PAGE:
If Kosovo is a battleground of Christianity vs. Islam, why in 1993 did Pope John Paul II - was he a Muslim? - give Kosovo Albanian secessionist leader Ibrahim Rugova an audience and a medal? [8]  The pope's message was clear: the Vatican backed secession. This had a big effect on Catholic Europe, just like the pope’s endorsement of Yasser Arafat. (The PLO got its own office in the Vatican in 1994!) [9]  But it also politically strengthened the secessionists among Albanians, since everyone knows the pope spells power.

A related myth, generally pushed in the Western media, although not in this particular Times article, is that, motivated by mythical anti-Muslim hate, Serbs drove Albanians from Kosovo in 1999, thus provoking NATO bombing.

But a) Albanian flight began a week after the onset of NATO bombing, so how could it have caused it? And b) Albanian flight was staged by the NATO-controlled Kosovo Liberation Army (KLA) to mislead Western audiences; staged, as we shall see, through calculated terror. The Yugoslav army tried to organize Albanians to stay in Kosovo and fight the KLA, but the KLA strategy of terror prevailed, and so the pro-NATO media was able to broadcast TV images, falsely presented as Albanians fleeing Serbian violence.

In 1999 and 2000 my website interviewed Čedomir Prlinčević, president of the Jewish community and chief archivist in Pristina, capital of Kosovo province.

In the first interview, [10] Mr. Prlinčević described how, after the victory of NATO's 1999 bombing war against Yugoslavia, the KLA marched into Kosovo alongside KFOR. (KFOR stands for 'Kosovo Force,' NATO's name for its troops in Kosovo.)

KFOR watched and refused to intervene as the KLA attacked Yugoslav loyalists (Serb, Albanian, Roma, Jewish and Slavic Muslim) in Pristina. Mr. Prlinčević described how terrorists invaded the section of Pristina where he lived, killing some people and driving 30,000 from their homes, including Albanians loyal to Yugoslavia. Here is an excerpt:

[Excerpt from first Prlinčević interview starts here]

Jared Israel: Did you try to go to KFOR?

Čedomir Prlinčević: KFOR was in my house when they came there.

Israel: What?

Prlinčević: When the Albanians started to destroy apartments, someone called KFOR and a KFOR officer came inside the house; he was there with his squad. There was a whole bunch [of terrorists - J.I.] going up and down the stairs, a 24 hours pressure of people going up and down the stairs, banging, entering, demolishing. They break down the door and pour in tear gas in some places; and they were robbing -

Israel: Excuse me?

Prlinčević: Robbing, robbing.

Israel: Now, you said the KFOR men were there? Did they actually witness it?

Prlinčević: Yes.

Israel: What did they say?

Prlinčević: They didn't react at all. They didn't protect anybody.

Israel: For God's sake, what did they say?

Prlinčević: They said it is for the civil authorities to regulate the problem. They were only concerned with killings.

Israel: Who were the civil authorities?

Prlinčević: They were not formed yet. There were none.

Israel: How did you know whether you were going to get murdered when someone banged down the door? I guess after you were murdered, you would know?

Prlinčević: Yes. They were just there to draw up documents if you were murdered.

-- See footnote [10]

[Excerpt from first Prlinčević interview ends here]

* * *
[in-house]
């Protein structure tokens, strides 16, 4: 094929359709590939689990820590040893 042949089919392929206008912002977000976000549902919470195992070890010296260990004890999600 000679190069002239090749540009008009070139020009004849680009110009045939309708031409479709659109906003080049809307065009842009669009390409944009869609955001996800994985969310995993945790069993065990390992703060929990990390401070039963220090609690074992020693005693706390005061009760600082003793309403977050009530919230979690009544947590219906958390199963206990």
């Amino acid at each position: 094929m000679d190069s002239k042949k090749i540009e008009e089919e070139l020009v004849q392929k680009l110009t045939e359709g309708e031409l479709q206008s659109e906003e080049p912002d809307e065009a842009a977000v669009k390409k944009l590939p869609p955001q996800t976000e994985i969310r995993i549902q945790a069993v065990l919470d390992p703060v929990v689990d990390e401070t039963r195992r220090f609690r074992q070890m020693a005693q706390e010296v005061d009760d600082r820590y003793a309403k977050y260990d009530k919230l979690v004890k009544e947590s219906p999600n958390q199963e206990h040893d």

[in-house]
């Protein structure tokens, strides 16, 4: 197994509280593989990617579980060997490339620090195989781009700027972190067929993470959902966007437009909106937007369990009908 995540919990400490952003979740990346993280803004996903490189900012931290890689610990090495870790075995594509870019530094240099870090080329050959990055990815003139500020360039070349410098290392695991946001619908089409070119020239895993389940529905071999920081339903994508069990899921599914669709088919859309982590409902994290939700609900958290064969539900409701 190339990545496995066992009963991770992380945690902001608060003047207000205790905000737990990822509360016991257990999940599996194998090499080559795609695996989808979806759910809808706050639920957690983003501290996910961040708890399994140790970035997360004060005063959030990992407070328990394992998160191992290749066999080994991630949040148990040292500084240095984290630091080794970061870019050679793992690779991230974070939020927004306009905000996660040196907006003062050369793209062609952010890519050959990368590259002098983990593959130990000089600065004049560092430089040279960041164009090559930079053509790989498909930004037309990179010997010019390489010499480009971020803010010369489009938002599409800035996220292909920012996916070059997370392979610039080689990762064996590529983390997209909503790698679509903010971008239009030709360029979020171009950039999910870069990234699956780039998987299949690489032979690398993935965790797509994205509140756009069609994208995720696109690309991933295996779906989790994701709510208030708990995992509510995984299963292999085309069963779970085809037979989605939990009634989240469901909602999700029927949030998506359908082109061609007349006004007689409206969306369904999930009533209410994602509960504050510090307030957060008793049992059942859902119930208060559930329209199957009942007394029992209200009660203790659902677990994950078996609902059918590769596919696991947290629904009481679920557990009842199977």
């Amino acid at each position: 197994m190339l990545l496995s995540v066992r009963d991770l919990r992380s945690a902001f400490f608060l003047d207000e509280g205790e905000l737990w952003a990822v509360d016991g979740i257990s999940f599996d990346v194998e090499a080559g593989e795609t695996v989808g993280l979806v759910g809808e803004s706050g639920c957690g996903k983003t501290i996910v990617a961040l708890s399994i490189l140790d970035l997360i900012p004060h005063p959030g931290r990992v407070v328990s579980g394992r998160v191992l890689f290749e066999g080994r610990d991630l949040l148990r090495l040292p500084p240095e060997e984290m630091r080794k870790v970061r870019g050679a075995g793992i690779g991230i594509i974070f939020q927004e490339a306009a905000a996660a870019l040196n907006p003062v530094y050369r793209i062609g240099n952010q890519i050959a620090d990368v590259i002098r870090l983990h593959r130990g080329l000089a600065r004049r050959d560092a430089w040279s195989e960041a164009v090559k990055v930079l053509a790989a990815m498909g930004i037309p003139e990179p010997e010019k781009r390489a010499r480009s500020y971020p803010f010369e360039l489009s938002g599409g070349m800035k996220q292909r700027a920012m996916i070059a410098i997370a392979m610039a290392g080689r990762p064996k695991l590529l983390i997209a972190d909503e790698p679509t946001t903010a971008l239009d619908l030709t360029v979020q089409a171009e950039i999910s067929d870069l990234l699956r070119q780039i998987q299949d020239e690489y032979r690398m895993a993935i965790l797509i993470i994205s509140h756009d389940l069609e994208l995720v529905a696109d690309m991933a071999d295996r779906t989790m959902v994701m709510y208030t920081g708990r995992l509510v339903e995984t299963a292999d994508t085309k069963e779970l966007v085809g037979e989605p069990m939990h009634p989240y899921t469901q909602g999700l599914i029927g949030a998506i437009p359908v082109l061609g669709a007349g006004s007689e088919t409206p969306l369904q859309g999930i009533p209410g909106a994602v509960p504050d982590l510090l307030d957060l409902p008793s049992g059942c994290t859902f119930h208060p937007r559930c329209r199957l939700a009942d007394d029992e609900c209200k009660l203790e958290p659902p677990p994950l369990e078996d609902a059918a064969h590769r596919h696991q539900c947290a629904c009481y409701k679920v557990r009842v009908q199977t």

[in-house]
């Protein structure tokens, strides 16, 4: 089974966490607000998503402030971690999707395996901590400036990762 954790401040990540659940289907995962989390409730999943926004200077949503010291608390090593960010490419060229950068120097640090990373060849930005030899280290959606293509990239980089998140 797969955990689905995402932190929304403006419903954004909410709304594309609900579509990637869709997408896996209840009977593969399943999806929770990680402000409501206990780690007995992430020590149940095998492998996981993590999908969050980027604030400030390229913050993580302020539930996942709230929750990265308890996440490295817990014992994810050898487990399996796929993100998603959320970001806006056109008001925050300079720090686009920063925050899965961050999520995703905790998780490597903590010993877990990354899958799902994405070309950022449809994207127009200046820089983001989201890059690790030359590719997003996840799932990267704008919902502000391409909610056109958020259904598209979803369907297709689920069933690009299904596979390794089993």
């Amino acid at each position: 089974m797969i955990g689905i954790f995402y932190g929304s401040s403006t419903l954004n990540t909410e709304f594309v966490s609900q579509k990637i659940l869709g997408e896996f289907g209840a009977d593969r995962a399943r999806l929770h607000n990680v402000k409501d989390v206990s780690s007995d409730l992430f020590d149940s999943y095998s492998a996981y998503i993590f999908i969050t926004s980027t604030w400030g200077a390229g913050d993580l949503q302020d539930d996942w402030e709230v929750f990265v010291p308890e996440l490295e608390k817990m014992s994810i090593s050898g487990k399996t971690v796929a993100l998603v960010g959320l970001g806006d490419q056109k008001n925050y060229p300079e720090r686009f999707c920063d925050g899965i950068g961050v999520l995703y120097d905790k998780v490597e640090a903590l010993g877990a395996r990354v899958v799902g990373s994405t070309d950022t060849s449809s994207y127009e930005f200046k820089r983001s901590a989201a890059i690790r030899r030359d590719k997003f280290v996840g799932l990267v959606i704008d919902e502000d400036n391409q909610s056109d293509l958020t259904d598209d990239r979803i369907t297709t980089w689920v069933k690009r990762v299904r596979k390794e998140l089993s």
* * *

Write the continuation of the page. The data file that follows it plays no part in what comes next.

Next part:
Obviously, the KLA was a NATO proxy force whose job was to do the dirty work, following which Western officials could lament the understandable excesses of Albanian ‘revenge.’

In the second interview,
[11] Mr. Prlinčević explained that before NATO bombed Serbia in 1999, it reorganized the KLA – one of whose top leaders, Hashim Thaci, now heads the so-called ‘Kosovo government’ – under NATO command.

I asked Mr. Prlinčević whether ethnic Albanians in Pristina, an intellectual center, were pro-KLA when NATO bombed.

Here is his reply, shortened:

[Excerpt from second Prlinčević interview starts here]

Čedomir Prlinčević: Not at first, but later even in Pristina the Albanians were sucked into the secessionist camp. This could happen because of certain cultural traits, deeply rooted in their history. An example: my Albanian neighbor was a professor, very much integrated into Yugoslav life. Without warning he packed up and started to leave Kosovo. I said, "Why are you leaving, neighbor?" He said, “I have to." I said, "Why? We're safe here. Nobody's bothering you.” And he said, "I was ordered to leave."

Jared Israel: Who ordered him to leave?

Prlinčević: The leader of his clan. [Note: Earlier in the interview, Mr. Prlinčević explained that Kosovo Albanian culture has clans with powerful leaders.]

Israel: Why?

Prlinčević: To prove obedience to the KLA. This was the KLA's national plan. All loyal Albanians were to leave during the bombing and go to Albania or Macedonia to show the world how terrible the Serbs were; this exodus was staged; it was a performance, Hollywood in Kosovo. What is Hollywood without actors? A large number of Albanians had to perform, had to actually leave Kosovo. This was not so different from what they had been doing for ten years, you see, pretending they had been locked out of the schools when actually it was an organized boycott, and so on.

Moreover, once they were in the refugee camps, the Albanians would be under the direct leadership of the KLA, which could intensively indoctrinate them.

Israel: But why would his clan leader agree to this crazy plan?

Prlinčević: You think it was crazy? This gets us to the heart of the matter. Between the attacks from the KLA on Albanians who cooperated with the Yugoslav government and the continuous bombing by NATO, especially of Albanians who disobeyed the KLA, the KLA had gotten their message across to the clan leaders. So now the clan leaders ordered their people to pack up and leave.